Great Plains Studies, Center for


Date of this Version

February 1995


Published in Great Plains Research 5:1 (February 1995). Copyright © 1995 The Center for Great Plains Studies, University of Nebraska–Lincoln. Used by permission.


This study examines the spatial evolution of drought severity within the contiguous United States during the first six months of average Great Plains-centered drought events. It identifies Great Plains-centered drought events from 1895-1989 based on the drought history of the North Central, South Dakota and Low Rolling Plains, Texas climatic divisions. Time series of warm- and cold-season average drought severity based on Great Plains drought for all United States' climatic divisions are calculated and spatially analyzed.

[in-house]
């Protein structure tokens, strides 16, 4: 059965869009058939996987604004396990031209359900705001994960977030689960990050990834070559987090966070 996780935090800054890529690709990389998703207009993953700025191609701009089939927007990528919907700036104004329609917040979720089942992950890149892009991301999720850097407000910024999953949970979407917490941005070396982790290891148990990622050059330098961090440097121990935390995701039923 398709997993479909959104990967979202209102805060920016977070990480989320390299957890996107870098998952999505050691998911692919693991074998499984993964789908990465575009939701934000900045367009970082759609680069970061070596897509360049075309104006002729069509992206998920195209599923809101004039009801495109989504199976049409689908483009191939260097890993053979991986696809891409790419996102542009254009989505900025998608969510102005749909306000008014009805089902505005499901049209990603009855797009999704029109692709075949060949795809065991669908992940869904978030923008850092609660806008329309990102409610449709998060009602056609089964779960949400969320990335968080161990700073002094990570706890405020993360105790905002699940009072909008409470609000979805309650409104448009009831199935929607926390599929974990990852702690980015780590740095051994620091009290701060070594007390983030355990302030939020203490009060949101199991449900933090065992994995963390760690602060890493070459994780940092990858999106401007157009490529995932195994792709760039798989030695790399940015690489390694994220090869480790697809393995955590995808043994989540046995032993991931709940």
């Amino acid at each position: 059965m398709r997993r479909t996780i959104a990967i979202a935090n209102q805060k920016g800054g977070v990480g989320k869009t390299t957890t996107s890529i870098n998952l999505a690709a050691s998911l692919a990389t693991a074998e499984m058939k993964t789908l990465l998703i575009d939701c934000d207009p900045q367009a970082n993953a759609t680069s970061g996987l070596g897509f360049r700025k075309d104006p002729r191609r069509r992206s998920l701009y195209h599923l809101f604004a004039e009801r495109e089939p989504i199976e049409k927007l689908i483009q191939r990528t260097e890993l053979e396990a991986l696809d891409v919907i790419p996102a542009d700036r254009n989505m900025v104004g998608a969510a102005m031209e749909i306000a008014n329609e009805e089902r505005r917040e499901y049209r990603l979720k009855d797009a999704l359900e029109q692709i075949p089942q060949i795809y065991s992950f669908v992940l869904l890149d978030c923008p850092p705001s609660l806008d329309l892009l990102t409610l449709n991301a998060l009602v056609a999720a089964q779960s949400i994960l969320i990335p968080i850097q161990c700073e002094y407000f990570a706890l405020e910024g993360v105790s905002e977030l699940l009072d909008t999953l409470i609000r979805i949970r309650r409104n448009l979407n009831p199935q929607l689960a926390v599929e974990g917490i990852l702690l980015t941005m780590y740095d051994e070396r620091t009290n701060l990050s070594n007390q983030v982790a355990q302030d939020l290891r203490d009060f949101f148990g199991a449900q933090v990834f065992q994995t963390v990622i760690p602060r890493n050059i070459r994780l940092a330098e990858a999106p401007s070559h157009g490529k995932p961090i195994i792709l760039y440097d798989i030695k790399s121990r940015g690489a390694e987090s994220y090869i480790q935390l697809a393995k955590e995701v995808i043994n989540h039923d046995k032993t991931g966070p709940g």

Mapped patterns show spatial teleconnections in drought development. Cold-season drought patterns based on the North Central, South Dakota climatic division are clearly in-phase with droughts in the lower Mississippi Valley. Drought patterns based on the Low Rolling Plains, Texas climatic division reveal that droughts are in-phase across the southwestern United States, but are largely out-of-phase with the eastern states.